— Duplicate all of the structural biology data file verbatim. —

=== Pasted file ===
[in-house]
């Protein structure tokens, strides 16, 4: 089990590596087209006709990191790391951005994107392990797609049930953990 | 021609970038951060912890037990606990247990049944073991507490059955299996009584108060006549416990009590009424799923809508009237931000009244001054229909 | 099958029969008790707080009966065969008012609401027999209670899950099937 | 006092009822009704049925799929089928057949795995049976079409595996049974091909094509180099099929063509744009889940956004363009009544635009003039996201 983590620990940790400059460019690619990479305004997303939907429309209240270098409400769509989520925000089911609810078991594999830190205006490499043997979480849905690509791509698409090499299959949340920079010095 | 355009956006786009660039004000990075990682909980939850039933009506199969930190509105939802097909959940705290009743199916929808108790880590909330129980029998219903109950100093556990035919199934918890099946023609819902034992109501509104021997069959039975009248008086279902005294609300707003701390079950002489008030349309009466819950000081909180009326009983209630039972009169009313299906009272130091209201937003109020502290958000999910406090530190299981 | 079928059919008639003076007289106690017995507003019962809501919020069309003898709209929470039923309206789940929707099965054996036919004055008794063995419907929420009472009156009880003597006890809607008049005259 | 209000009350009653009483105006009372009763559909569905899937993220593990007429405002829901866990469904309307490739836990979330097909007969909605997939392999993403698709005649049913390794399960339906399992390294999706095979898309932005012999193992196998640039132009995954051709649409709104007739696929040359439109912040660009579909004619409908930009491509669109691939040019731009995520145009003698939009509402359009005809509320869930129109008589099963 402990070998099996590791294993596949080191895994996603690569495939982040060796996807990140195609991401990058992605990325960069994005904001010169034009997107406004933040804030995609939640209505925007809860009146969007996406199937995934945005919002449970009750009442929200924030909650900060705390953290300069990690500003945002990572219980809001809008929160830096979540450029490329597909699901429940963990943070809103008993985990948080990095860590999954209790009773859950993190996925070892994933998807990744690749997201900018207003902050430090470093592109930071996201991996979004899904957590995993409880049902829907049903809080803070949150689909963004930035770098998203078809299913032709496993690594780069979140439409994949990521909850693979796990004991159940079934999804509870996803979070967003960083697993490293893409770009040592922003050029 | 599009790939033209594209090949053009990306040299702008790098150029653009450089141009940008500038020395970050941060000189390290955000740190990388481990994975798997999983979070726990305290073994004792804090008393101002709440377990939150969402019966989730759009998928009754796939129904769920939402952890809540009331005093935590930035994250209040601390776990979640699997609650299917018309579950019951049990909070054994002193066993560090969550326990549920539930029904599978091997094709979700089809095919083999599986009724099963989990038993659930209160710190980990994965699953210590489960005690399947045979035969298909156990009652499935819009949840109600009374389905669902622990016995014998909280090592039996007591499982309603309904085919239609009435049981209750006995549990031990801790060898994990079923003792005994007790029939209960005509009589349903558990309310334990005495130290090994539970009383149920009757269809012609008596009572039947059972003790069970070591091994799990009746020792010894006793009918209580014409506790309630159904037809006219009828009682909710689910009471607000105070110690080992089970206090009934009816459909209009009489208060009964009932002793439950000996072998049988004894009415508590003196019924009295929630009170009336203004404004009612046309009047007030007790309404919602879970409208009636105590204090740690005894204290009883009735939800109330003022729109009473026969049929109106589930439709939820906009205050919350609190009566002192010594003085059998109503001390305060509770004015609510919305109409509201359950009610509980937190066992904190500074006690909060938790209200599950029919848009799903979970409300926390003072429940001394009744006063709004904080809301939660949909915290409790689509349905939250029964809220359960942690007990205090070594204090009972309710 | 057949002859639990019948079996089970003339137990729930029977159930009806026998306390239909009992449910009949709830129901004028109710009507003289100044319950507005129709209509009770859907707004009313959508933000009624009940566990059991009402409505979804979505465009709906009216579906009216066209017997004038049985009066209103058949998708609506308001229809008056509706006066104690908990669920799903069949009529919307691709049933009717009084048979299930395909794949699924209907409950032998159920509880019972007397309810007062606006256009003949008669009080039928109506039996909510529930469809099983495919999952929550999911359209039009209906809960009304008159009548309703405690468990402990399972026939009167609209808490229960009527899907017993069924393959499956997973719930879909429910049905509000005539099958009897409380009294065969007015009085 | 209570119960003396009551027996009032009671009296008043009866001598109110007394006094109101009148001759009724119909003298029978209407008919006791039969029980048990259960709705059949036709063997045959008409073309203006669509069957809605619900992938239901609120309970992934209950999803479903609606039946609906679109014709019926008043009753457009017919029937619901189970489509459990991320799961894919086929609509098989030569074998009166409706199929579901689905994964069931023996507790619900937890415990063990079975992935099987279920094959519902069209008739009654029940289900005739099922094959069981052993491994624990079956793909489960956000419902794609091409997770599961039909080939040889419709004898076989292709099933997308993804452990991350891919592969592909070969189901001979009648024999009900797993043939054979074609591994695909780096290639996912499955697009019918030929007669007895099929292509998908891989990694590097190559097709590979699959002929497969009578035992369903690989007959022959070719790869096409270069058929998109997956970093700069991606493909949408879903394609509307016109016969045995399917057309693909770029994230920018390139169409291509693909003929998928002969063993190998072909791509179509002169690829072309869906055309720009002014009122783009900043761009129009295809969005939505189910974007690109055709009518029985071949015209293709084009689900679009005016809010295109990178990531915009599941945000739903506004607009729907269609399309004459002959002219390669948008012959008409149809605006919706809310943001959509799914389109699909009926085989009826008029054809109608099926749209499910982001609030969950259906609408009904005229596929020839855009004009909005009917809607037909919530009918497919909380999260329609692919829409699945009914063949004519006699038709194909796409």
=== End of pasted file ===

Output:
[in-house]
């Protein structure tokens, strides 16, 4: 089990590596087209006709990191790391951005994107392990797609049930953990 | 021609970038951060912890037990606990247990049944073991507490059955299996009584108060006549416990009590009424799923809508009237931000009244001054229909 | 099958029969008790707080009966065969008012609401027999209670899950099937 | 006092009822009704049925799929089928057949795995049976079409595996049974091909094509180099099929063509744009889940956004363009009544635009003039996201 983590620990940790400059460019690619990479305004997303939907429309209240270098409400769509989520925000089911609810078991594999830190205006490499043997979480849905690509791509698409090499299959949340920079010095 | 355009956006786009660039004000990075990682909980939850039933009506199969930190509105939802097909959940705290009743199916929808108790880590909330129980029998219903109950100093556990035919199934918890099946023609819902034992109501509104021997069959039975009248008086279902005294609300707003701390079950002489008030349309009466819950000081909180009326009983209630039972009169009313299906009272130091209201937003109020502290958000999910406090530190299981 | 079928059919008639003076007289106690017995507003019962809501919020069309003898709209929470039923309206789940929707099965054996036919004055008794063995419907929420009472009156009880003597006890809607008049005259 | 209000009350009653009483105006009372009763559909569905899937993220593990007429405002829901866990469904309307490739836990979330097909007969909605997939392999993403698709005649049913390794399960339906399992390294999706095979898309932005012999193992196998640039132009995954051709649409709104007739696929040359439109912040660009579909004619409908930009491509669109691939040019731009995520145009003698939009509402359009005809509320869930129109008589099963 402990070998099996590791294993596949080191895994996603690569495939982040060796996807990140195609991401990058992605990325960069994005904001010169034009997107406004933040804030995609939640209505925007809860009146969007996406199937995934945005919002449970009750009442929200924030909650900060705390953290300069990690500003945002990572219980809001809008929160830096979540450029490329597909699901429940963990943070809103008993985990948080990095860590999954209790009773859950993190996925070892994933998807990744690749997201900018207003902050430090470093592109930071996201991996979004899904957590995993409880049902829907049903809080803070949150689909963004930035770098998203078809299913032709496993690594780069979140439409994949990521909850693979796990004991159940079934999804509870996803979070967003960083697993490293893409770009040592922003050029 | 599009790939033209594209090949053009990306040299702008790098150029653009450089141009940008500038020395970050941060000189390290955000740190990388481990994975798997999983979070726990305290073994004792804090008393101002709440377990939150969402019966989730759009998928009754796939129904769920939402952890809540009331005093935590930035994250209040601390776990979640699997609650299917018309579950019951049990909070054994002193066993560090969550326990549920539930029904599978091997094709979700089809095919083999599986009724099963989990038993659930209160710190980990994965699953210590489960005690399947045979035969298909156990009652499935819009949840109600009374389905669902622990016995014998909280090592039996007591499982309603309904085919239609009435049981209750006995549990031990801790060898994990079923003792005994007790029939209960005509009589349903558990309310334990005495130290090994539970009383149920009757269809012609008596009572039947059972003790069970070591091994799990009746020792010894006793009918209580014409506790309630159904037809006219009828009682909710689910009471607000105070110690080992089970206090009934009816459909209009009489208060009964009932002793439950000996072998049988004894009415508590003196019924009295929630009170009336203004404004009612046309009047007030007790309404919602879970409208009636105590204090740690005894204290009883009735939800109330003022729109009473026969049929109106589930439709939820906009205050919350609190009566002192010594003085059998109503001390305060509770004015609510919305109409509201359950009610509980937190066992904190500074006690909060938790209200599950029919848009799903979970409300926390003072429940001394009744006063709004904080809301939660949909915290409790689509349905939250029964809220359960942690007990205090070594204090009972309710 | 057949002859639990019948079996089970003339137990729930029977159930009806026998306390239909009992449910009949709830129901004028109710009507003289100044319950507005129709209509009770859907707004009313959508933000009624009940566990059991009402409505979804979505465009709906009216579906009216066209017997004038049985009066209103058949998708609506308001229809008056509706006066104690908990669920799903069949009529919307691709049933009717009084048979299930395909794949699924209907409950032998159920509880019972007397309810007062606006256009003949008669009080039928109506039996909510529930469809099983495919999952929550999911359209039009209906809960009304008159009548309703405690468990402990399972026939009167609209808490229960009527899907017993069924393959499956997973719930879909429910049905509000005539099958009897409380009294065969007015009085 | 209570119960003396009551027996009032009671009296008043009866001598109110007394006094109101009148001759009724119909003298029978209407008919006791039969029980048990259960709705059949036709063997045959008409073309203006669509069957809605619900992938239901609120309970992934209950999803479903609606039946609906679109014709019926008043009753457009017919029937619901189970489509459990991320799961894919086929609509098989030569074998009166409706199929579901689905994964069931023996507790619900937890415990063990079975992935099987279920094959519902069209008739009654029940289900005739099922094959069981052993491994624990079956793909489960956000419902794609091409997770599961039909080939040889419709004898076989292709099933997308993804452990991350891919592969592909070969189901001979009648024999009900797993043939054979074609591994695909780096290639996912499955697009019918030929007669007895099929292509998908891989990694590097190559097709590979699959002929497969009578035992369903690989007959022959070719790869096409270069058929998109997956970093700069991606493909949408879903394609509307016109016969045995399917057309693909770029994230920018390139169409291509693909003929998928002969063993190998072909791509179509002169690829072309869906055309720009002014009122783009900043761009129009295809969005939505189910974007690109055709009518029985071949015209293709084009689900679009005016809010295109990178990531915009599941945000739903506004607009729907269609399309004459002959002219390669948008012959008409149809605006919706809310943001959509799914389109699909009926085989009826008029054809109608099926749209499910982001609030969950259906609408009904005229596929020839855009004009909005009917809607037909919530009918497919909380999260329609692919829409699945009914063949004519006699038709194909796409």